The federal government is instructing law enforcement on methods useful in covering evidence of investigations.
Tom Eddlem speaks on the causes of the crisis in Egypt and the importance of constitutions that prevent an executive branch from having too much power.
The New York Times reported August 4 that the NSA intercepts of all Americans' phone records and Internet traffic are being sought by dozens of federal and state law-enforcement agencies for ordinary criminal enforcement, and Reuters wire service reported August 5 that the U.S. Drug Enforcement Agency has received some of this information for nearly two decades.
The United States Court of Appeals for the Third Circuit has ruled that the Conestoga Wood Specialties Corporation, a Mennonite-owned company, must comply with the Health and Human Services mandate that compels companies to pay for drugs that may cause abortions. The ruling was handed down in a 2-1 decision asserting that the Mennonite faith of the company’s owners may not prohibit the company from complying with the mandate.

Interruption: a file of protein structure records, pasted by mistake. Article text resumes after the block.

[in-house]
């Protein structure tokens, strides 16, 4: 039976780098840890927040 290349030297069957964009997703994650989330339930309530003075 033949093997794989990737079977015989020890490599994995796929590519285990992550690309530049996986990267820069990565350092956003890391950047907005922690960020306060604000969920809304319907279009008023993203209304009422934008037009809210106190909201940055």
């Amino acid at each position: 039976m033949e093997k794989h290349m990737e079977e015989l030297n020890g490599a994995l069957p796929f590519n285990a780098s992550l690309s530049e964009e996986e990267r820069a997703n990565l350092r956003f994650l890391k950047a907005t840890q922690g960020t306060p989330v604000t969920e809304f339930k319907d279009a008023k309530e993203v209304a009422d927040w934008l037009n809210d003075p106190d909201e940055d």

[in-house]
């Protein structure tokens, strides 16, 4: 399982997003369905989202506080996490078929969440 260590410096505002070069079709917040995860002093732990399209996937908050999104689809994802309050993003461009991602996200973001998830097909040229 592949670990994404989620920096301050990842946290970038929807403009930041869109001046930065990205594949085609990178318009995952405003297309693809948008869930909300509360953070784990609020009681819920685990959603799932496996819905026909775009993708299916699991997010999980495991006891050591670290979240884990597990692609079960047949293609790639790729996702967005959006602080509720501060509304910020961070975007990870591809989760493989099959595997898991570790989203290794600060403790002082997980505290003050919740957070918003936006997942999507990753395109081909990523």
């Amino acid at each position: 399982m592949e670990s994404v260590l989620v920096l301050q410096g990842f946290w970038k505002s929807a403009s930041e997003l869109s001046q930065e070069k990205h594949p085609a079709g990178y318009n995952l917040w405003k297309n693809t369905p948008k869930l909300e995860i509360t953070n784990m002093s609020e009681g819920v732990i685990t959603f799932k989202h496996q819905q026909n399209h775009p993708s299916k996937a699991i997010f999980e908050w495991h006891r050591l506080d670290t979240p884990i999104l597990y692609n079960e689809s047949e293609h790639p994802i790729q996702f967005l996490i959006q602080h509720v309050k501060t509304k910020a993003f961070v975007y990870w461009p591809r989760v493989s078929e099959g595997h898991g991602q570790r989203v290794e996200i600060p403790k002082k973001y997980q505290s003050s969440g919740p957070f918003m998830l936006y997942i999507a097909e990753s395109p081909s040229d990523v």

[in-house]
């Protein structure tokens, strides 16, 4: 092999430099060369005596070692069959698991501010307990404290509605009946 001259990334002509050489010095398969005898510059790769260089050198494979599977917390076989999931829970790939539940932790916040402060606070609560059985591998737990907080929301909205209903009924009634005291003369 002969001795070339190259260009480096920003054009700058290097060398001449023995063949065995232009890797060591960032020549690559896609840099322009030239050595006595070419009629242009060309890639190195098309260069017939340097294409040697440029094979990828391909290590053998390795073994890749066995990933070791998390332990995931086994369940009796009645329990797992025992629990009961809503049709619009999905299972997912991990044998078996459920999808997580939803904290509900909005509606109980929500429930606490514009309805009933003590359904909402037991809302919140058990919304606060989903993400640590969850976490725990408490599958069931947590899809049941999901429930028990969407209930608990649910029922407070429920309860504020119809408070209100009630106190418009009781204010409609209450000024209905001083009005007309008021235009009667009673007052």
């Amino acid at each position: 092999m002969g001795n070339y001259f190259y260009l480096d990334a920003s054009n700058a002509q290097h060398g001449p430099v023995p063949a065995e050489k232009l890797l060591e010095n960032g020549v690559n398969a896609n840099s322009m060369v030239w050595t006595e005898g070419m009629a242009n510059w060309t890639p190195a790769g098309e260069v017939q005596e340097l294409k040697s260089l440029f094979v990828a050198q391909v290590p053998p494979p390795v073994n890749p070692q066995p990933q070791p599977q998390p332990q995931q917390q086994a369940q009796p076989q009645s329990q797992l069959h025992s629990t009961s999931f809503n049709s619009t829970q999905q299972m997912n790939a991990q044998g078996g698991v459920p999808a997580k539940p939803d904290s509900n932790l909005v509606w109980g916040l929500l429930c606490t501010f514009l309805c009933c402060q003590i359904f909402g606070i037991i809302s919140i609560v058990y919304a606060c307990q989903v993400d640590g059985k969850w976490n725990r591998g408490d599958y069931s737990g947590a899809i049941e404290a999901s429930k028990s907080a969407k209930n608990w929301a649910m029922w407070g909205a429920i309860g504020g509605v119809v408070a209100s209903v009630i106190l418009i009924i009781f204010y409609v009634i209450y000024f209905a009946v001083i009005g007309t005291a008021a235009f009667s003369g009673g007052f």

Using a veil of falsehoods, misstatements, and glittering generalities, the author of the CFR's latest screed on Americans' Second Amendment rights reveals the CFR's real agenda: gun confiscation.
On August 12, the California State Senate Appropriations Committee is scheduled to vote on a bill to partially nullify the indefinite detention provisions of the NDAA.
Seven government vehicles arrived outside the Bayside Collective in Olympia, Washington, where federal agents with guns drawn seized business records and about $2,500 worth of marijuana in a raid Wednesday morning, according to a report on King TV, Channel 5, the NBC affiliate in Seattle. King 5.com, citing an unnamed source in the U.S. attorney's office, said Bayside was one of four dispensaries raided in the Seattle area in the culmination of two-year investigation, with the evidence to go before a grand jury in September. The action was taken pursuant to federal law banning the sales or dispensing of marijuana, despite its legalization for recreational as well as medicinal use by referenda measures adopted by voters in Washington and Colorado last November.
On most issues, Oregon Senate Democrat Ron Wyden is predictably progressive. But not when it comes to the dangers of the surveillance state. In a remarkable speech he ripped it apart.